Offseason Planning for Football Coaches

By having a game plan during the offseason, you can be ready to challenge your team to keep improving.

The final whistle of the football season doesn’t mean the work is over. It can actually start the push to get better for next season.

The football offseason isn’t all about rest and relaxation. This is a time when you can challenge your players to get bigger, stronger and faster. High school coach Quincy Faison spoke with Pro Tips about the importance of preparation when helping players improve for next season.


When you enter the offseason, it shouldn’t mean everyone goes their own way. You should have a game plan of what you want your players to accomplish.

“Just like we have a plan for in the season, we [got to] have a plan for off the season,” Faison says.

If players aren’t competing in other sports, you should challenge them to improve on the gridiron. It can be crucial to have a strength and conditioning plan. This can include spending time in the weight room as well as running and working on skills and concepts.

As the offseason progresses, so should your plan. In the springtime, you may want to get the team on the field for some practice. Once the summer rolls around, you may want to challenge your roster with a 7-on-7 tournament. Learn more about these events and the benefits of competing against other teams in a stripped-down setting.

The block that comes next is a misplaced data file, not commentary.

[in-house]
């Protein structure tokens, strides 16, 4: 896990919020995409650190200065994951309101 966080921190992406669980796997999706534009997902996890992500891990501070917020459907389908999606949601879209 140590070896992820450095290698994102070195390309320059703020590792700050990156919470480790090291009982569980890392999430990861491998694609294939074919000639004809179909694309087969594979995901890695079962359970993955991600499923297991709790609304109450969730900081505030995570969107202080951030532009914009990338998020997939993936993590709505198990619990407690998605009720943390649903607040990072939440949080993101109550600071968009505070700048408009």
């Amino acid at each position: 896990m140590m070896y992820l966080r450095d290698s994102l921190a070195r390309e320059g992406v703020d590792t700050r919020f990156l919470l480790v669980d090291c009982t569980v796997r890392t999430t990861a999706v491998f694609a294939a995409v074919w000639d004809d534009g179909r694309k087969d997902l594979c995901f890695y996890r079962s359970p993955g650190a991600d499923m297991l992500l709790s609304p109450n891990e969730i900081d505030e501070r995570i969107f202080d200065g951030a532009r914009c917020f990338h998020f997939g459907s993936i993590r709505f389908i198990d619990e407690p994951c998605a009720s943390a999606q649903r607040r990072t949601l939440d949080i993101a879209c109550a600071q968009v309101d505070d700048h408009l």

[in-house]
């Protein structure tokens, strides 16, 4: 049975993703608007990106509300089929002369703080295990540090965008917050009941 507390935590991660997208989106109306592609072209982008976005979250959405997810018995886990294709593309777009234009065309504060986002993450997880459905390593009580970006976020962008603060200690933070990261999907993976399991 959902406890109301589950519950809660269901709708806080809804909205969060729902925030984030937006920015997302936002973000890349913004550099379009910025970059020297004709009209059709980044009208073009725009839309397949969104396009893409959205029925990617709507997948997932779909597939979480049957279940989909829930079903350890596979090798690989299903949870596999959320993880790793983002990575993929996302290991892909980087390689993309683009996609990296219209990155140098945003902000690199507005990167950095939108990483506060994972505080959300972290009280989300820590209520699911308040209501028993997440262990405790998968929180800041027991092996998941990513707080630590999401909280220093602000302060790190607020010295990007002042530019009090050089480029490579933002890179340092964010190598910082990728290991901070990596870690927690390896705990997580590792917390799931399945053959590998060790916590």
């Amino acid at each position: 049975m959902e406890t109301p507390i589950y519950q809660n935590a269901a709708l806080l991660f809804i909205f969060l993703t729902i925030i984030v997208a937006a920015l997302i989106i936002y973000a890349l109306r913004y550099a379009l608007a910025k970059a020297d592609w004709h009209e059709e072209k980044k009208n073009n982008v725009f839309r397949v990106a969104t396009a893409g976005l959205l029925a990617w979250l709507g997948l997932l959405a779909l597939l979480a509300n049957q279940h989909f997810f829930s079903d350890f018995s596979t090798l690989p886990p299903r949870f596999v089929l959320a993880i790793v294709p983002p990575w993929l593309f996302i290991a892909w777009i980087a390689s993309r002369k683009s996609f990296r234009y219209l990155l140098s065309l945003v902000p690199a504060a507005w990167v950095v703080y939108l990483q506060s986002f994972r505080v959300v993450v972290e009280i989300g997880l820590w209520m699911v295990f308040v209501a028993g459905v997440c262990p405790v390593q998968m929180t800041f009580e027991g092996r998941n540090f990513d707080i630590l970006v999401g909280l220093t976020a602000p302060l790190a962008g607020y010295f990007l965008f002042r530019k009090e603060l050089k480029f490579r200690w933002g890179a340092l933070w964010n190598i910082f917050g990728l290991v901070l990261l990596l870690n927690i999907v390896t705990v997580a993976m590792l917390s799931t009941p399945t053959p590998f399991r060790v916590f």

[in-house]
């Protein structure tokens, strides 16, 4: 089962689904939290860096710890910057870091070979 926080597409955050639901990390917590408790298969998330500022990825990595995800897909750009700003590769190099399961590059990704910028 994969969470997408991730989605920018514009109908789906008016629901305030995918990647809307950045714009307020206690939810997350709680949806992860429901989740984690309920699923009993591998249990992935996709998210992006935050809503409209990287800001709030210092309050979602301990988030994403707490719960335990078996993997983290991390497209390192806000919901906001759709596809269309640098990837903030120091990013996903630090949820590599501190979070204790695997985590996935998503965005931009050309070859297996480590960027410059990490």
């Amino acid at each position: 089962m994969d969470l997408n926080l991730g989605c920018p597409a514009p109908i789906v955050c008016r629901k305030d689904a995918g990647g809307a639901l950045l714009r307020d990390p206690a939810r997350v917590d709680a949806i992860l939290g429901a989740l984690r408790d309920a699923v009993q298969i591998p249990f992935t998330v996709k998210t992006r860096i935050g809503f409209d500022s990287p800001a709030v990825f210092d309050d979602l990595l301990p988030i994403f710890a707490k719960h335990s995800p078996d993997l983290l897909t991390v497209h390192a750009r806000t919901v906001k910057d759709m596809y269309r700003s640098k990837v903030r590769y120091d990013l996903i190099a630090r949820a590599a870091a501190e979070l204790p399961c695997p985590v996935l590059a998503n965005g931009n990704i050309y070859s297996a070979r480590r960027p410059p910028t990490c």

If you’re not sure where to get started with your offseason plan, Pro Tips is here to help. Check out these four football workouts that can help players hone their agility, speed and strength. Help your players boost their change-of-direction skills with these step ladder agility drills.

Looking to spice up offseason practices? A good drill to build camaraderie is the tire flip. You can get the competitive juices flowing by also adding the Tug of War to offseason workouts.


To be successful in the offseason, your players have to show dedication.

“It really starts by the player committing himself to the team,” Faison says. “And that means making [themselves] better.”

Getting your team together in the weight room or on the field for some light practices is only the first step. You will need to encourage your players to keep working on their own.

“If it’s running on [their] own, if it’s lifting on [their] own, making sure [they] meet with the players and comes and does our team lift,” Faison says.

The offseason can be a time for your players to improve their skills. By entering this stretch with a game plan, you’ll be back in two-a-days preparing for the season opener before you know it.